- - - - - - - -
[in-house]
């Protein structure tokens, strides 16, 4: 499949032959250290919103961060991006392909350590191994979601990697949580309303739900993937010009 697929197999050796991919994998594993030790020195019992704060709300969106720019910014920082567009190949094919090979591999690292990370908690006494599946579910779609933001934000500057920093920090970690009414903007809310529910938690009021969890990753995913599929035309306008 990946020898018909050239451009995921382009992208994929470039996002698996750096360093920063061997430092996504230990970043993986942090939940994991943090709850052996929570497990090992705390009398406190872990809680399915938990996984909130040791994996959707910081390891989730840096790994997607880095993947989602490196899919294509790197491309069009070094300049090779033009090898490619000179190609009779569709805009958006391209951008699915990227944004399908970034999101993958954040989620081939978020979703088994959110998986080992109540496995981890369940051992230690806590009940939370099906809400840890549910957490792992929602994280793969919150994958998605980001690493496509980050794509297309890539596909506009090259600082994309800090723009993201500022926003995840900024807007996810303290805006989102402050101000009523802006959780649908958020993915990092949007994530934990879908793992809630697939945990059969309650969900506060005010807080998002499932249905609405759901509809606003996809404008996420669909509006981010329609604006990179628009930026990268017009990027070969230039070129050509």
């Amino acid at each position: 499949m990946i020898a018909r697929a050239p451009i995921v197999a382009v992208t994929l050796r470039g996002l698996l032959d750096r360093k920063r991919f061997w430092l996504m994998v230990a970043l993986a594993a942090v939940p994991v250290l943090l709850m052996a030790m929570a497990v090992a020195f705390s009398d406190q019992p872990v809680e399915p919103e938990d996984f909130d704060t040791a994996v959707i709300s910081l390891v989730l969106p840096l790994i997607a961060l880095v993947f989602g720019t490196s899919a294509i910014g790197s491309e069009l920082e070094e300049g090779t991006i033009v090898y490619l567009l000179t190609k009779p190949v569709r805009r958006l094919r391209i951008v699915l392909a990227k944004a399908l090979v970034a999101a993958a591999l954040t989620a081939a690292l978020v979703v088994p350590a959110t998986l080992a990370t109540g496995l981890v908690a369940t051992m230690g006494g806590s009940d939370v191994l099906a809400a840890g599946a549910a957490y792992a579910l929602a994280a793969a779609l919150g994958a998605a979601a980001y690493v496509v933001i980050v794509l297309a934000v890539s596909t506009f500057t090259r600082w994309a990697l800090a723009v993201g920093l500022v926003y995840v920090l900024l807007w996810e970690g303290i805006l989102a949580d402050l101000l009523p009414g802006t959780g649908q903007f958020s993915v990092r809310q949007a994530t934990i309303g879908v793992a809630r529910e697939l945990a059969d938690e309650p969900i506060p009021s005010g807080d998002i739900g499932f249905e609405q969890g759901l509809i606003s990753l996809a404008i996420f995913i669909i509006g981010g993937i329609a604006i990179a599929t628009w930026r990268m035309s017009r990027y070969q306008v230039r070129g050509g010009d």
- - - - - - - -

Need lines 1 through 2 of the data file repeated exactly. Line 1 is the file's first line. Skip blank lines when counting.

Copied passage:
[in-house]
């Protein structure tokens, strides 16, 4: 499949032959250290919103961060991006392909350590191994979601990697949580309303739900993937010009 697929197999050796991919994998594993030790020195019992704060709300969106720019910014920082567009190949094919090979591999690292990370908690006494599946579910779609933001934000500057920093920090970690009414903007809310529910938690009021969890990753995913599929035309306008 990946020898018909050239451009995921382009992208994929470039996002698996750096360093920063061997430092996504230990970043993986942090939940994991943090709850052996929570497990090992705390009398406190872990809680399915938990996984909130040791994996959707910081390891989730840096790994997607880095993947989602490196899919294509790197491309069009070094300049090779033009090898490619000179190609009779569709805009958006391209951008699915990227944004399908970034999101993958954040989620081939978020979703088994959110998986080992109540496995981890369940051992230690806590009940939370099906809400840890549910957490792992929602994280793969919150994958998605980001690493496509980050794509297309890539596909506009090259600082994309800090723009993201500022926003995840900024807007996810303290805006989102402050101000009523802006959780649908958020993915990092949007994530934990879908793992809630697939945990059969309650969900506060005010807080998002499932249905609405759901509809606003996809404008996420669909509006981010329609604006990179628009930026990268017009990027070969230039070129050509």